“You have to be brave,” his mum said as they stood on the platform in the train station. There were other children, other parents all around them. The platform was packed with them. Some, he recognised from school, most not. Arthur didn’t look at his mother. If he didn’t look at her, the conversation couldn’t finish. If the conversation didn’t finish, she couldn’t put him on the train. If he didn’t get put on the train, he wouldn’t get sent away like all these other children.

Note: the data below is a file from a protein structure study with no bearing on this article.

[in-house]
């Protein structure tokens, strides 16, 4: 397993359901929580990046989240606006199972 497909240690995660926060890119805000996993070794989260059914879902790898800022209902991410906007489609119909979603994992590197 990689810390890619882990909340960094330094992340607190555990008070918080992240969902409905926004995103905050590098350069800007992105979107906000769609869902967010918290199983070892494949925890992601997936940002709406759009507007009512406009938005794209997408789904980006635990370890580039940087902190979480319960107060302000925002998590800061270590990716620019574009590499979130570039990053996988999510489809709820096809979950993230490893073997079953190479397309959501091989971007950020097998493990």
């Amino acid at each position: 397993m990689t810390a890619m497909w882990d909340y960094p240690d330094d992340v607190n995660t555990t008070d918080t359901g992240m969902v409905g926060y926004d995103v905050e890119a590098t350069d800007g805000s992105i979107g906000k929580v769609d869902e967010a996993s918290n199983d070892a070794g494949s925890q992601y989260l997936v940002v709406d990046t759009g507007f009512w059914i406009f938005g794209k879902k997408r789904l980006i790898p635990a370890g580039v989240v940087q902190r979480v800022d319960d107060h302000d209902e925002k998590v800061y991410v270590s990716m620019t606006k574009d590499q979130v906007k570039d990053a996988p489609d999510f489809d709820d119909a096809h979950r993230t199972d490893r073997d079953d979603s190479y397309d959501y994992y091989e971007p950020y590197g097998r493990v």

But his mum gently took hold of Arthur’s chin and turned his face toward hers. And she smiled at him.
“Be brave, okay?” she said. “For me.”
And Arthur nodded.
And then the conversation did finish. And he did get put on the train. And he did get sent away with all the other children. And even though he knew it was making him safe from the bombs, Arthur had never felt so alone. Or afraid.
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